Screen Shot 2014-03-14 at 2.53.58 AMOne of my professors in grad school preached a lot about the danger writers might fall prey to the political correctness bug. While there is nothing wrong with being kinder and gentler as a society in our discourse with each other, being PC has not really had that effect. In fact, it appears to have had the opposite. People get into bitter discussions and vitriol flows freely in comment threads and on social media sites. If it sends the average Joe down that path, what is it doing to writers?

Brock Pope informs student writers this is a daily battle. We have to guard against it every time we sit down at the keyboard. The PC mentality is so engrained in our society that all rational thought leaves the building. Everything has become an attempt to ‘marginalize’ people. Recently, I had a scene with my detective, a Native Samoan. My critique partners both suggested it be cut as it was stereotyping. I trust my girls, and I always take their suggestions seriously. However, as writers we have to know when to fall back on our own counsel and what we know and have learned.

When I was going over the piece later, I kept hearing Pope ranting in my head against writers who cave to the pressure “not to offend” or to maintain a “PC” approach. Ultimately, I cut the bulk of the paragraph in question, not because it was stereotyping but because it was info dumping. I researched Native Samoans thoroughly and what I said was not stereotype but fact. There is a difference. When we make every male black character a basketball player, it’s stereotyping. They are not all brilliant basketball players, and they don’t even all like the sport. However, if I write an Italian character who talks with his/her hands, I am not stereotyping. Talking with our hands is a genetic factor in who we are. Attend my family reunions, you can pull major muscle groups dodging the arms.

What bothers me most about this PC culture is we’re slowly wiping out and demeaning our own histories. By demanding others not acknowledge who we are, we are also denying it. I grew up on Italian jokes, loved them, still do. Do we probably look silly talking with our hands? No doubt. But it’s part of who we are, and I wouldn’t change it anymore than I would my name. There are hazards to writing characters that have diversity. We’re encouraged to do it, yet told not to write characters outside our own culture. These things are in opposition. Trust writers to write. Allow them to create characters from any number of cultures, full of a richness that is part their culture and part their own unique personalities.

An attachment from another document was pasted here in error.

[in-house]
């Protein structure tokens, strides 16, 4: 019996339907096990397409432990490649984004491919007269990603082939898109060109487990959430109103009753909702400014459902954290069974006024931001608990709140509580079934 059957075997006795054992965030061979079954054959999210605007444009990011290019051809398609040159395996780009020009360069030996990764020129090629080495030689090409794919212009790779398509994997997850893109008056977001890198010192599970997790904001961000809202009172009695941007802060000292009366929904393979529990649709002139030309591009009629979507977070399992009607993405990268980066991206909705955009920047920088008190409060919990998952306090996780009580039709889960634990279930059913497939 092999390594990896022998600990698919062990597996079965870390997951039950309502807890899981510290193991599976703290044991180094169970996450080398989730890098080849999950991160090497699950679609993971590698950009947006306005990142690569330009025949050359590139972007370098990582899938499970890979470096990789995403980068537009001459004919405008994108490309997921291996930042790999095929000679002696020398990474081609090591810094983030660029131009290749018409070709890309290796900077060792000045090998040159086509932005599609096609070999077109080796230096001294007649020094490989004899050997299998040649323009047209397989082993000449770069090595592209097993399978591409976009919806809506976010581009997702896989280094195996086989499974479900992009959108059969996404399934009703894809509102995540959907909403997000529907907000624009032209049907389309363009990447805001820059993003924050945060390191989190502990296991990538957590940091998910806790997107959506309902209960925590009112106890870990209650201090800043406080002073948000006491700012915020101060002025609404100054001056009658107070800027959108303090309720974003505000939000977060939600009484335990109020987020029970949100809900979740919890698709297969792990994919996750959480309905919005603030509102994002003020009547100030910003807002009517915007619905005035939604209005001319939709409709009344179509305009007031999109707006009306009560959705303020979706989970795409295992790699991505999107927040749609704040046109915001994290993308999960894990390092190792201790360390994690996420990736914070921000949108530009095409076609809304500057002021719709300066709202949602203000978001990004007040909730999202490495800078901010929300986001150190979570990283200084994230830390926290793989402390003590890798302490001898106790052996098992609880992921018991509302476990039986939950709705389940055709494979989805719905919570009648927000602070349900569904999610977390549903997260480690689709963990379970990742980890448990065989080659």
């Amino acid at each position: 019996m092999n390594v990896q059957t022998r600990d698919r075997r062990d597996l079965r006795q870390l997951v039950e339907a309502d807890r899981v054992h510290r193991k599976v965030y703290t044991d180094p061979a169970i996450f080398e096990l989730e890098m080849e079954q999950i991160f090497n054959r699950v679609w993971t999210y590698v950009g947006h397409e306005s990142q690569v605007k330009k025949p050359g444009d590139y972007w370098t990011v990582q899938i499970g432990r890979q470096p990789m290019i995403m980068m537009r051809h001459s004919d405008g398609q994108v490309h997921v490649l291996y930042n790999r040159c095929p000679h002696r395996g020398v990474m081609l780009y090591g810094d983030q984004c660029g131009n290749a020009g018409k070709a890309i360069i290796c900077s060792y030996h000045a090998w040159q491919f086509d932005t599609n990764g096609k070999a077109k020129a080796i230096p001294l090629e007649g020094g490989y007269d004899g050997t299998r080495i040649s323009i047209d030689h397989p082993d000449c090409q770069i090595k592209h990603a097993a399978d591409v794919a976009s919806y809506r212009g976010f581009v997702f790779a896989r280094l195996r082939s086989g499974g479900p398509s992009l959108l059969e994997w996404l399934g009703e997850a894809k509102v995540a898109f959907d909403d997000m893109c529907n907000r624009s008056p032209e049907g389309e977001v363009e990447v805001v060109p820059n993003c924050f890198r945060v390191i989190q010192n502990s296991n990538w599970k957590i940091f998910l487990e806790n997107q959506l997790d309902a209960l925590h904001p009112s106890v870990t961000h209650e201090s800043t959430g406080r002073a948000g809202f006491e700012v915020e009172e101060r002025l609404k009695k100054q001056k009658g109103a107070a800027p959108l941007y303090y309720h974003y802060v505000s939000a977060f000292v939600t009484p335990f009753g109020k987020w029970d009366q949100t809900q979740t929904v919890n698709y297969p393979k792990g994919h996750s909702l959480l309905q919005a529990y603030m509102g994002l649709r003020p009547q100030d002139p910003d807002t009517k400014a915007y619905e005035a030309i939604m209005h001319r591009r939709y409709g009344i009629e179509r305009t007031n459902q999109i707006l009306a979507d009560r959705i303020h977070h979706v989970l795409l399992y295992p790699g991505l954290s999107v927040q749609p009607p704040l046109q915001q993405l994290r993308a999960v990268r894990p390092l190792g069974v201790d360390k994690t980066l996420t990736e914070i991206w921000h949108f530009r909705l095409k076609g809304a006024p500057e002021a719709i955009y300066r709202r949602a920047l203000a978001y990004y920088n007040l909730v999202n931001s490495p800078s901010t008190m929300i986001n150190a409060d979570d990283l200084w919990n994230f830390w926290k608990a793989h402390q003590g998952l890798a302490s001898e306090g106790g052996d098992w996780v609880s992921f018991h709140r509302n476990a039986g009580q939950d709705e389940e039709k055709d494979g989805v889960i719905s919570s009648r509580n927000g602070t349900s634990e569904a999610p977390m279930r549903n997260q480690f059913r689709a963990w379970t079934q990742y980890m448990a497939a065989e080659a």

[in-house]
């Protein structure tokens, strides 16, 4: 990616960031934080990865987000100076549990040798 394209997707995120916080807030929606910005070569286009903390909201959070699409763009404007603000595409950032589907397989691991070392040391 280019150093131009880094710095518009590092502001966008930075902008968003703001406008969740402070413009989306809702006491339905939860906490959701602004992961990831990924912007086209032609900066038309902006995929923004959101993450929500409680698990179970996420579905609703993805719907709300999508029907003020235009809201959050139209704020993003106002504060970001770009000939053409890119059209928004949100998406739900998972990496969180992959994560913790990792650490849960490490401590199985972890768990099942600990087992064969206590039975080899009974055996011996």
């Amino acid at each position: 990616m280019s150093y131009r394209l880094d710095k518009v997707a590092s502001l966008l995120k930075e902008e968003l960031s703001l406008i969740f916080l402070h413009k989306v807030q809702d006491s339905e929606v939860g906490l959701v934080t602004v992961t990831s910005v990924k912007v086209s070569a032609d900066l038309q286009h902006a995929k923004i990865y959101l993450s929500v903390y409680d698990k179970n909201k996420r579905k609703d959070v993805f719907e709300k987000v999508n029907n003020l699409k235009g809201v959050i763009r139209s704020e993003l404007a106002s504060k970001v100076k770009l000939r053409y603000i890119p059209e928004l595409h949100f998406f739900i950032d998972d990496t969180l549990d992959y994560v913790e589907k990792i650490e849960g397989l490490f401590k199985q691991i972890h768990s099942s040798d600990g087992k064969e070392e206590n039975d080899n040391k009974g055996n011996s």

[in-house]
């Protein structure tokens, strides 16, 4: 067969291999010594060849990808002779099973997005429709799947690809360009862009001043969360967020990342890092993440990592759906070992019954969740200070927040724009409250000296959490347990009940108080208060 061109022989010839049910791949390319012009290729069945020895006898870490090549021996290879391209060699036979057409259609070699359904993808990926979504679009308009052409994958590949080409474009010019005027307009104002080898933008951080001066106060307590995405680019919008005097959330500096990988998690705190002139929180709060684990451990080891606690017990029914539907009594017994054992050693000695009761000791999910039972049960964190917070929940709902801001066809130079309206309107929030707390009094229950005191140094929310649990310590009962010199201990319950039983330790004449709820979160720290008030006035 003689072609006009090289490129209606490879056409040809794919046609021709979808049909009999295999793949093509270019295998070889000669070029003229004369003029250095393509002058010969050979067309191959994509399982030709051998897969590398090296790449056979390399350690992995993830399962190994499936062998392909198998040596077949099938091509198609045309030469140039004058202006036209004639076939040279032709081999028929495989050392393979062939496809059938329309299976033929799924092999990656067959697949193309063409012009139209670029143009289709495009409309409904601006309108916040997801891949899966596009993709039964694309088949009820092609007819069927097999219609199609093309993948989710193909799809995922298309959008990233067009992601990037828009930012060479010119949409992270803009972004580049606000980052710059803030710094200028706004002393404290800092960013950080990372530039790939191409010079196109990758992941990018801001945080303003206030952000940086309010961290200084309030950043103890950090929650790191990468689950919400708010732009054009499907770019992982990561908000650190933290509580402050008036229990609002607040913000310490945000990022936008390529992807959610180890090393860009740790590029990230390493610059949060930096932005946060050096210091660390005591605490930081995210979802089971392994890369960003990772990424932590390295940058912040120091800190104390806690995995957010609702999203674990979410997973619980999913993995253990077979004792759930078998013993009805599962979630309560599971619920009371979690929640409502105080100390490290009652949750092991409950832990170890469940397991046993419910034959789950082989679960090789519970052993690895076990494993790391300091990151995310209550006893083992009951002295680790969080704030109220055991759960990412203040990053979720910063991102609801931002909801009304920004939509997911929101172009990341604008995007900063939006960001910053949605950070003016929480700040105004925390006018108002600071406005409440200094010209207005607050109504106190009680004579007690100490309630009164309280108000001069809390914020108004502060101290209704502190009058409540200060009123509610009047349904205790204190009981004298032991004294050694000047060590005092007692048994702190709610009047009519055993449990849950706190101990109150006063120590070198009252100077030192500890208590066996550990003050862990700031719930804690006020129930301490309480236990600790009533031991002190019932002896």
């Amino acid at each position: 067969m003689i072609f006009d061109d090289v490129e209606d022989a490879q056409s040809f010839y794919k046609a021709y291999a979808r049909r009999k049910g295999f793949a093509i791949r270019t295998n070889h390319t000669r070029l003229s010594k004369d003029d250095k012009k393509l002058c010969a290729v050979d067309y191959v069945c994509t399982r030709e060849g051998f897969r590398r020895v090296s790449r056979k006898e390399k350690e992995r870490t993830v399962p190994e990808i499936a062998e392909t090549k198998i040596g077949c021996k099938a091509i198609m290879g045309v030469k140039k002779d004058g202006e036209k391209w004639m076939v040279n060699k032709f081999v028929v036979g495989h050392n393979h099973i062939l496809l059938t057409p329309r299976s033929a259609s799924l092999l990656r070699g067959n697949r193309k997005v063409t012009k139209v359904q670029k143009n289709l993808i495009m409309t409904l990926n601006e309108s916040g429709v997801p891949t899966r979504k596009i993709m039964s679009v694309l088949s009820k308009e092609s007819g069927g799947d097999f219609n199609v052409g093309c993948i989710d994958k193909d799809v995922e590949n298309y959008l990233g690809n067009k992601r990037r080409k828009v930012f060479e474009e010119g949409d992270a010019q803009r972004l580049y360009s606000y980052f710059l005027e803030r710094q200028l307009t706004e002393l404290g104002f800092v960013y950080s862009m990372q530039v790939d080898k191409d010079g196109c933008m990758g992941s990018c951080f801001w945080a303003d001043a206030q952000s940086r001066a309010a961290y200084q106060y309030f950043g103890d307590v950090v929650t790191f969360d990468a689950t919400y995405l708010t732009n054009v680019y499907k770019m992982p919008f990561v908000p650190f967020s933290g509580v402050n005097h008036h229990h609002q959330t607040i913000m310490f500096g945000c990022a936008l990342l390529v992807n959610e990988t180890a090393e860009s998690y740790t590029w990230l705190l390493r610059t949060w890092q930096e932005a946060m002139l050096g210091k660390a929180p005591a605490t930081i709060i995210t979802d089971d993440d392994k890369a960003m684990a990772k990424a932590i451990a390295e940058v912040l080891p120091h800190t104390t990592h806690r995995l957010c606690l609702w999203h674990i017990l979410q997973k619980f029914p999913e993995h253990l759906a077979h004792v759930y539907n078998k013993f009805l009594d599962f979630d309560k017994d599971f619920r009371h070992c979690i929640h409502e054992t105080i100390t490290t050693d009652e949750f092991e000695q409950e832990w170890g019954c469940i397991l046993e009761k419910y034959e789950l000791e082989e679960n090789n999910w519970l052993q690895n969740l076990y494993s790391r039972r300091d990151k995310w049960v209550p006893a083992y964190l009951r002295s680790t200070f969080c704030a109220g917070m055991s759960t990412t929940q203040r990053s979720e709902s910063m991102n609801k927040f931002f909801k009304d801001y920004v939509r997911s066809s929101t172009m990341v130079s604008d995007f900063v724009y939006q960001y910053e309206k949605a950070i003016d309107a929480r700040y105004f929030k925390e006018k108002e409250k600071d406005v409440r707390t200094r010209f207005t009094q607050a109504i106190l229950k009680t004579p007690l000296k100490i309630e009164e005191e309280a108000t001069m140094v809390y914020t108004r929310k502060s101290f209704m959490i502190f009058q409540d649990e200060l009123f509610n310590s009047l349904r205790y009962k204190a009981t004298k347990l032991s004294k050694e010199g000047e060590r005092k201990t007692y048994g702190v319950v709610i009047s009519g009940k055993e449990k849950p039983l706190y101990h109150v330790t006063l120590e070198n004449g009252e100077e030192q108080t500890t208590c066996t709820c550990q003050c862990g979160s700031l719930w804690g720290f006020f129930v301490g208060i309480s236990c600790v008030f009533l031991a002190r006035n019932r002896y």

Writers today can spend too much time worrying about offending people and not enough time writing real characters. As writers, we must ignore the culture wars when we sit down to write. Otherwise, we are censoring our writing more than we’re editing.

How do you silence the inner editor who seeks to censor you?

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Blacklist, Bad Guys, and Bedeviling Behavior

If you haven’t checked out Blacklist this season, you are missing a thrill ride of dips and dives, twists and turns, that serve to spin a tale around the complexity of the human spirit. Raymond “Red” Reddington is one of the most complex antagonists I’ve enjoyed in a while. It helps that James Spader doesn’t so much play the character as inhabit him. However, even with an actor of his talents, you still have to have good writing and this show does. It even flashes with brilliance, something I rarely say about television writing. This isn’t just my opinion since the show has become a hit this season.

The premise is Reddington, a former government agent on the FBI’s Most Wanted list, turns himself in to authorities with an irresistible offer that has a catch. He’ll help them snag bad guys so evil the FBI doesn’t even know they exist but only if he can work with a rookie profiler, Elizabeth Keen. The games begin there. Keen is suspicious, rightly so, about Reddington’s interest in her. The adage about keeping your friends close and your enemies closer becomes her mantra as she tries to decode her new “partner”.

The plot [so far] is terrifyingly tight and full of secrets that if carefully revealed will make the character arcs totally satisfying. It’s not easy to write this kind of thing in serialized TV. The aspect of the writing that fascinates the most is the carefully drawn and orchestrated Reddington. While all the characters are richly drawn, with layers that allow the writers to leave us suspicious of nearly everyone, it is Spader’s “Red” that lights up the screen.

Case in point: In spite of his obvious criminal nature, viewers develop a comfort level with him. It’s difficult to say an audience “likes” someone who has committed the type of atrocities Red has but viewers definitely find themselves cheering for him against the bad guys he and Keen are seeking. Red is presented in this heroic mold for weeks before he stuns us by killing Keen’s father and his friend. A horrifying scene, it revealed a side of Reddington that remained buried in the back of our psyches. [We love to see the good in people.] Now, the reality came roaring back. People filled the air with questions, “Why did he do that?” or statements of outrage, “He didn’t have to do that!” Yet, that’s who he is. He’s a criminal with a dark past. The reminder saddened us.